''Dino Lab'' is a two-part TVDocumentary from the Creator/DiscoveryChannel. Both hour-long episodes share the basic premise: a bunch of scientists working at the "Dino Lab" bring ancient [[EverythingsBetterWithDinosaurs dinosaurs]] back to life to conduct experiments on them. Humans [[RogerRabbitEffect interact]] with {{CGI}} dinosaurs in scenes taking place at the lab, while inserted clips of ''real'' scientists explain why the dinosaurs behave the way the do. Basically, it's like ''Series/PrehistoricPark'' but without an ongoing plot and more science and [[{{Narm}} cheese]].

The first episode aired in 2006 and relied heavily on StockFootage taken from ''WesternAnimation/WhenDinosaursRoamedAmerica'' and ''Series/DinosaurPlanet''. In fact, several of the animals themselves were simply reused CGI models from those shows.

The second episode (''Dino Lab II'') debuted in 2009. Here, the animals' CGI received a total makeover.
!!Contains examples of:
* AnimalsNotToScale: ''Quetzalcoatlus'' is smaller than in real life.
* ArtisticLicensePaleontology:
** When discussing the horns of ''Triceratops'', the program shows copious amounts of StockFootage of ''Zuniceratops'' animations. While the animals were similar, ''Zuni'' was smaller and lacked the famous nose-horn of its famous cousin. This results in the narration not making ''any'' sense.[[note]]And they had damn good stock footage of ''Triceratops'' available.[[/note]]
** When Nelly the ''Apatosaurus'' is introduced in the original, she is billed as "the largest dinosaur". The sequel fixes it by using ''Argentinosaurus'', which actually ''is'' the largest dinosaur.
** See also the PteroSoarer and RaptorAttack examples.
* CarnivoreConfusion: Plant-eaters are treated as relatively safe-to-work-with creatures, no matter how many deadly spikes and horns they have. That said, the workers still approach them with caution. Predators are locked away ''Film/JurassicPark''-style.
* DangerousWorkplace: The definition of the trope. Dinosaurs walk around freely inside and outside the Lab (save for the more ferocious carnivores, of course), as do humans. At times, they barely escape getting killed by the uncooperative reptiles. You'd think a facility such as this would be better guarded and staffed.
* {{Hologram}}: They use a ''T. rex'' hologram to test the ''Argentinosaurus'' and ''Stegosaurus''' fighting abilities.
* FeatheredFiend: ''[[UsefulNotes/PrehistoricLifeDinosaurs Microraptor]]'' and "''Troodon''", if it ''was'' a ''Troodon''.
* TheMakeover: On the creatures between the two episodes.
* MamaBear: ''Hypacrosaurus''.
* NoisyNature: The dinosaurs can't even blink without making loud, synthesized roars.
* OffModel: Using different CGI models for the same creatures means that, for instance, the ''T. rex'' and the ''Quetzalcoatlus'' drastically change their appearance from lab scenes to StockFootage shots. Not to mention the ''Triceratops''-''Zuniceratops'' confusion. See ArtisticLicensePaleontology, below.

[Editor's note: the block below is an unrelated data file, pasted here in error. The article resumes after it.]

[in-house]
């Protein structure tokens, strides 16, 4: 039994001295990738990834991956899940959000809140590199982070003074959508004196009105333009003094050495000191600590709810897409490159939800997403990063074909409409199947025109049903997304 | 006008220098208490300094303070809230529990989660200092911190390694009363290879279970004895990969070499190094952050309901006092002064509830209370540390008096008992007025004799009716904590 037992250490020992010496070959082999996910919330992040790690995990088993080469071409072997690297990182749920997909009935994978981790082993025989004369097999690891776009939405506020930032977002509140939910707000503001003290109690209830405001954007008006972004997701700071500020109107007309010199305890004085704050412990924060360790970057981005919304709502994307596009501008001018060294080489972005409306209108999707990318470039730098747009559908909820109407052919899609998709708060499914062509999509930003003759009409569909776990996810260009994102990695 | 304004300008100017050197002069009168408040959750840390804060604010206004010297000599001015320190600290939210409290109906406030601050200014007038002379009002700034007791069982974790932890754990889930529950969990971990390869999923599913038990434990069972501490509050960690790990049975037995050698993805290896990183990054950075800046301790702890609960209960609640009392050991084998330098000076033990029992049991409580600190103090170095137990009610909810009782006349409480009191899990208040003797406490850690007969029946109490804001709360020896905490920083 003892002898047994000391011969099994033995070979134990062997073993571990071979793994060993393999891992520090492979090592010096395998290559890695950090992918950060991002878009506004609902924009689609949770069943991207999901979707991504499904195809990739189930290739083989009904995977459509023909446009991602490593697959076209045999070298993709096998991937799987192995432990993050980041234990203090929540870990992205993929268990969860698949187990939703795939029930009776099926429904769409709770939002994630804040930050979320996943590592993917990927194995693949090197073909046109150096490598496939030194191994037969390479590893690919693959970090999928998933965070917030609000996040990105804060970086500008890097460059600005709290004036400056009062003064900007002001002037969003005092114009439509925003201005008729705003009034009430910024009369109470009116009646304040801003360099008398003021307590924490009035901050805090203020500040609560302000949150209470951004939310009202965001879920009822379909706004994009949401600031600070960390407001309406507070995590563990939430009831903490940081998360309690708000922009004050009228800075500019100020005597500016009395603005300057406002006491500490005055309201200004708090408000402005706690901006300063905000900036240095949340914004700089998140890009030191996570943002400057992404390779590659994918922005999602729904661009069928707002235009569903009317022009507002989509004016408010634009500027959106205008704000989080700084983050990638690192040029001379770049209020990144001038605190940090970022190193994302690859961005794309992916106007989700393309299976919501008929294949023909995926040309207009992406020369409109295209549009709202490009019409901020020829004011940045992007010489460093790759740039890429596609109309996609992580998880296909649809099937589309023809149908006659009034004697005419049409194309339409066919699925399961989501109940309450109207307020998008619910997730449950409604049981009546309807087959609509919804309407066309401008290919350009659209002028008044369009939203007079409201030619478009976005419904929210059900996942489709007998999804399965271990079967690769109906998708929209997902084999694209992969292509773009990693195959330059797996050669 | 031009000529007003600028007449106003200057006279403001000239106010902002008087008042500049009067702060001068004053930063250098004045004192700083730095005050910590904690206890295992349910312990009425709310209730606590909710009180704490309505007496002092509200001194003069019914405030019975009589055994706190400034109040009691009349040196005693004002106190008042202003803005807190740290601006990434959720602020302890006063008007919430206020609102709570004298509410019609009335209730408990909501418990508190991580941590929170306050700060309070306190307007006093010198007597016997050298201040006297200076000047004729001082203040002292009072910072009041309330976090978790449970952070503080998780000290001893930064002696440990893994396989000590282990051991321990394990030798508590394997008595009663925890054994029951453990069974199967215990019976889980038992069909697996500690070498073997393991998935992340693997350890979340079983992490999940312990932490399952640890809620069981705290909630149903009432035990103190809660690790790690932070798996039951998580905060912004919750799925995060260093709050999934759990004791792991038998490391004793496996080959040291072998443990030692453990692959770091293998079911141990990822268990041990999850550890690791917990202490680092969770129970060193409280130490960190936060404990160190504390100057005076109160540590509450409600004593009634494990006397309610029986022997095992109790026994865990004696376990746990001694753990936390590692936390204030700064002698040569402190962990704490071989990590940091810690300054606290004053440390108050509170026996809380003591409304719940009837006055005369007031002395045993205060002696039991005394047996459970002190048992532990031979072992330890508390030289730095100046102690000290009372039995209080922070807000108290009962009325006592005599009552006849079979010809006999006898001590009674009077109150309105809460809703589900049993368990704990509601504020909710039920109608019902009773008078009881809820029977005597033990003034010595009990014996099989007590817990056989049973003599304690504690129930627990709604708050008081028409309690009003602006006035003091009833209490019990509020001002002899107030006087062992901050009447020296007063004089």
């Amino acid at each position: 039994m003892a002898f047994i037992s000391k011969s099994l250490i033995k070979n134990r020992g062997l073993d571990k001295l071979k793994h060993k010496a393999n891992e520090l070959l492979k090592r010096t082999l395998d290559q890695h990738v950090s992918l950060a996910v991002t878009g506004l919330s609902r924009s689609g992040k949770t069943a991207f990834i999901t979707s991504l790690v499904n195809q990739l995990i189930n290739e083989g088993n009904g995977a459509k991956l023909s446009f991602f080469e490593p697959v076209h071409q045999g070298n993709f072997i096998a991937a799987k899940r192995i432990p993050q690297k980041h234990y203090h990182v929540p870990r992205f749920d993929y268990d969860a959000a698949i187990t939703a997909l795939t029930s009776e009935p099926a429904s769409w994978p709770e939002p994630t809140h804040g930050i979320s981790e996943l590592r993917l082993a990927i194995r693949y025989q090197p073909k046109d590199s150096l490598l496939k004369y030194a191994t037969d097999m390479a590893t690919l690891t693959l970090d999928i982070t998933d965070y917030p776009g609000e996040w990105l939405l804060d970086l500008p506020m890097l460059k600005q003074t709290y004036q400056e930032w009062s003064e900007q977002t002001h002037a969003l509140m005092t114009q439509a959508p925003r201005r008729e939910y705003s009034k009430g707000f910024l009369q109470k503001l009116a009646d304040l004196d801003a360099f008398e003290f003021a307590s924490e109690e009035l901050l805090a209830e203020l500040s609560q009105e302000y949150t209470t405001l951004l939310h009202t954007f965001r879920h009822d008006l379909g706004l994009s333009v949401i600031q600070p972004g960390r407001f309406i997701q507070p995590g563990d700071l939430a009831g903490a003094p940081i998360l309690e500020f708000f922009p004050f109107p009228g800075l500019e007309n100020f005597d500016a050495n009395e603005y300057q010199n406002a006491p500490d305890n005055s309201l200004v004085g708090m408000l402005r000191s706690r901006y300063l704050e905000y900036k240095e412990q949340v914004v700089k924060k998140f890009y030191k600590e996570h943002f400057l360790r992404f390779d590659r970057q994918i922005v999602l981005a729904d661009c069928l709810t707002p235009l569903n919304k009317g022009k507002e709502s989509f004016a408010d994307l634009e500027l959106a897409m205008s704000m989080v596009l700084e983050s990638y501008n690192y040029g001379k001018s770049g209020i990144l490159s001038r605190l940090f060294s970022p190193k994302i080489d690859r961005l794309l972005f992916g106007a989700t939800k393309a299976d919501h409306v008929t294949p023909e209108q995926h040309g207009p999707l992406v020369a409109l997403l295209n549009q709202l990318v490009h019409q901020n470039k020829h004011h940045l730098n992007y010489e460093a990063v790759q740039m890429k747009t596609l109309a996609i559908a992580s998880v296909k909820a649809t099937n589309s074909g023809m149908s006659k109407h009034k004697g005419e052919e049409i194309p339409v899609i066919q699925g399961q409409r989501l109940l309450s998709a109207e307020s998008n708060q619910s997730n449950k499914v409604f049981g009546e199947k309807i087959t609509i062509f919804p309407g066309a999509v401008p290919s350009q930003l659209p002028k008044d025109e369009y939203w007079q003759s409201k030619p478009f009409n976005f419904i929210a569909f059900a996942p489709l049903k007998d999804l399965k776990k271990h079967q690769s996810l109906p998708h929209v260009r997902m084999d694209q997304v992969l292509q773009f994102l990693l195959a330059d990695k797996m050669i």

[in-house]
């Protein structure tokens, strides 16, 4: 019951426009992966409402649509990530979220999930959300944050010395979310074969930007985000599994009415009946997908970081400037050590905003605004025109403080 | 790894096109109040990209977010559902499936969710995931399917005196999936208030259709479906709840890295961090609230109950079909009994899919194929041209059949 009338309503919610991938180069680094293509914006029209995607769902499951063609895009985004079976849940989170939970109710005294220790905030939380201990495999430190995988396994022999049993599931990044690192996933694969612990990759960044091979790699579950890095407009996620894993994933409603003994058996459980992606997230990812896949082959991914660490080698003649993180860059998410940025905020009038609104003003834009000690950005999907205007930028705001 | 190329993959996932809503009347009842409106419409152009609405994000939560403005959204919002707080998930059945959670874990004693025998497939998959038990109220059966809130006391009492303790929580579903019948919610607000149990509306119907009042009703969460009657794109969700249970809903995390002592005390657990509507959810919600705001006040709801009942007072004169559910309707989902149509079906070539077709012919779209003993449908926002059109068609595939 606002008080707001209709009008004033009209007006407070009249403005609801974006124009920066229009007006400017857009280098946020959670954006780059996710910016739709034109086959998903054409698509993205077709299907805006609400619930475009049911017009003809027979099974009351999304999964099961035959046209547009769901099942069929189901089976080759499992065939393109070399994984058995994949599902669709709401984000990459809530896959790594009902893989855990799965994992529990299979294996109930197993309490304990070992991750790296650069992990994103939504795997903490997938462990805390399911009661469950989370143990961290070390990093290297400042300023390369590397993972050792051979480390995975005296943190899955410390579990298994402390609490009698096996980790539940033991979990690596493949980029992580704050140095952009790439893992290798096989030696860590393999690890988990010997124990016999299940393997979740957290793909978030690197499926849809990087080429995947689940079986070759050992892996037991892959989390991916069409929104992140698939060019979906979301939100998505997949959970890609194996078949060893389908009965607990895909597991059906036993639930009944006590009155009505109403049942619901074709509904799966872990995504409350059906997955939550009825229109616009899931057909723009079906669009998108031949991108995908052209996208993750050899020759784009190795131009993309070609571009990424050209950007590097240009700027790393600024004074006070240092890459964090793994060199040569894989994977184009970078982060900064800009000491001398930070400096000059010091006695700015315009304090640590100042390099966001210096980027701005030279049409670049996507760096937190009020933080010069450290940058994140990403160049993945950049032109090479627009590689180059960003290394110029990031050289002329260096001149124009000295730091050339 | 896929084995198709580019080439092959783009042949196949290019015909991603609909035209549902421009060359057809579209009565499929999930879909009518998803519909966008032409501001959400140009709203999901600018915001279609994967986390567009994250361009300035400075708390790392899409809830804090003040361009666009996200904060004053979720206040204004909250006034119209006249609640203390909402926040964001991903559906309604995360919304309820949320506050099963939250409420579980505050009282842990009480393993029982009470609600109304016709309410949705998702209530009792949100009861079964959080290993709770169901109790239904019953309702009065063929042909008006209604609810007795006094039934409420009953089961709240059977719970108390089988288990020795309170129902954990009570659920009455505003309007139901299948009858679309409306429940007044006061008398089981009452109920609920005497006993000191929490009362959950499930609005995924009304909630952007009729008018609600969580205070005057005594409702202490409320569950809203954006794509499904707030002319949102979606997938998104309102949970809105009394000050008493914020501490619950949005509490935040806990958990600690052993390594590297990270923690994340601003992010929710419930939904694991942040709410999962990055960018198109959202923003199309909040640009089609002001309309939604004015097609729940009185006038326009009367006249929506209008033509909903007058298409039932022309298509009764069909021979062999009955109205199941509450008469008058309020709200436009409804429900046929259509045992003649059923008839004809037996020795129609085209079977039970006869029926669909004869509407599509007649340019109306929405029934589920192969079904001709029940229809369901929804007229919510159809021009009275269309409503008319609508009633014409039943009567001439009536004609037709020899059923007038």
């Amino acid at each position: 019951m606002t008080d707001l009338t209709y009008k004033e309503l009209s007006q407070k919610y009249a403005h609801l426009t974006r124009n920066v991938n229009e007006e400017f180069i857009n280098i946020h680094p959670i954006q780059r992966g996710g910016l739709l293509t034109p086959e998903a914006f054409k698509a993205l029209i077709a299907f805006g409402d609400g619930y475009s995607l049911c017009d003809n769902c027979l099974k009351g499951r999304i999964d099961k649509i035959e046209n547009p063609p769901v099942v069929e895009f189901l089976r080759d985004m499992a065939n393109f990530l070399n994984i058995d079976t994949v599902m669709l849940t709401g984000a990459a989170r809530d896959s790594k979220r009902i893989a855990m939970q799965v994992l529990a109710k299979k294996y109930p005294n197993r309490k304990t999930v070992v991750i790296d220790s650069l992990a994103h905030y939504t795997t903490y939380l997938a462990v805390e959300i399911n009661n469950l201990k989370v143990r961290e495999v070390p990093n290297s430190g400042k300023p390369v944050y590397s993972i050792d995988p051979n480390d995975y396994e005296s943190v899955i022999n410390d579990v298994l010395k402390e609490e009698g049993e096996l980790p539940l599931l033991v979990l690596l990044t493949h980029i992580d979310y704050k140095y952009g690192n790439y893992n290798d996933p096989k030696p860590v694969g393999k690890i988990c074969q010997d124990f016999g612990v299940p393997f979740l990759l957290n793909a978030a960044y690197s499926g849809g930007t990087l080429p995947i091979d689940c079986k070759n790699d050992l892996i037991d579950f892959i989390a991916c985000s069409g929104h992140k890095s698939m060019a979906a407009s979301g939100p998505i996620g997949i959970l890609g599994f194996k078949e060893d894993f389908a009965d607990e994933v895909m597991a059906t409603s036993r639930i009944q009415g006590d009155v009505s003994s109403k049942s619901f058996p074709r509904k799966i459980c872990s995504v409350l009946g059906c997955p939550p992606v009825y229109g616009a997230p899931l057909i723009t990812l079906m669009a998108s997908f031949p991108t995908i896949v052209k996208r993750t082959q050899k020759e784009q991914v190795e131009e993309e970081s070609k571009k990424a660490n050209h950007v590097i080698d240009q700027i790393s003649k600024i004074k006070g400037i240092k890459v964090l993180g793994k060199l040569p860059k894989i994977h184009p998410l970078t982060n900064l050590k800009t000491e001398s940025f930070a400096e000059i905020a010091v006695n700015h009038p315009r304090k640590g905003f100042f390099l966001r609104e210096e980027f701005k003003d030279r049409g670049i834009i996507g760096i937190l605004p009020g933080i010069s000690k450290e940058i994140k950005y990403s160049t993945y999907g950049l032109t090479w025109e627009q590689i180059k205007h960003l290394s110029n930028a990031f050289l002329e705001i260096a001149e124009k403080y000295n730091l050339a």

* PteroSoarer: Instead of the relatively accurate ''Quetzalcoatlus'' model from ''WesternAnimation/WhenDinosaursRoamedAmerica'', they use the ugly ''Series/DinosaurPlanet'' one. It has an overall body size and head-shape that's so wrong, it looks as if someone beat it halfway into a ''Pteranodon'' with a hammer. Oh, and they call it a "flying dinosaur". Really.
* RaptorAttack: "''Troodon''". There are no words. They had those nifty ''Troodon'' models from ''Series/DinosaurPlanet'', in two different colorations to boot. They make a return in this show, right? Ha-ha. ''No, they recycled the ''Coelophysis'' model from ''WesternAnimation/WhenDinosaursRoamedAmerica'' instead!'' Sure, people unfamiliar with dinosaurs may confuse them, but there are many differences: the Late Triassic ''Coelophysis'' had a much longer neck, four fingers instead of three, a flexible tail, no sickle-claw, and probably no feathers. ''Troodon'', which was a much more advanced dinosaur that hailed from the Late Cretaceous, had a fluffy coating, stiff tail and raptor-esque claws on its feet. What the animators did is the equivalent of trying to sell a grizzly bear as a gorilla, basically. Oh, and they mispronounce it "True-don", as opposed to the correct "Troh-uh-don". That said, the sequel's ''Microraptor'' nicely averts this.
* RuleOfCool: The Dino Lab itself. In fact, if nearly all of the lab scenes were cut, the scientific value would still stay intact (but not so much the entertainment value).
* RuleOfFunny: The trucker from the first episode. Lab workers tell him he has to go, yet he remains at the lab to ensue hilarity!
* ScienceMarchesOn: The scientists describe ''Quetzalcoatlus'' as being cumbersome and unprotected on land, having difficulty taking off, soaring for long distances over the ocean and constantly compare it to birds. This is in stark contrast with today's image of the animal: the terrifyingly badass carnivorous flying giraffe that swallowed small dinosaurs whole and leaped off flat surfaces with ease, using its strong, elongated forelimbs.
** ''Microraptor'' likely had iridescent feathers.
* SeaMonster: The lab's plesiosaur in the original.
* SeldomSeenSpecies: ''Hypacrosaurus'', ''Microraptor'', and ''Argentinosaurus''.
* SmallTaxonomyPools: There aren't many dinosaurs, but the show features a colorful variety of them.
* SpeculativeDocumentary
* StockDinosaurs: Let's see, there's ''Tyrannosaurus'', ''Triceratops'', ''Apatosaurus'', ''Stegosaurus'' and ''Quetzalcoatlus''. You might wanna count ''Coelophysis'' as well, even if the program calls it by another name.
* StockFootage: Ridiculous amounts in the first episode, coupled with StockFootageFailure.
* SuperPersistentPredator: The plesiosaur to Mark.
* TyrannosaurusRex: His speed is tested in the original, and his bite force in the sequel.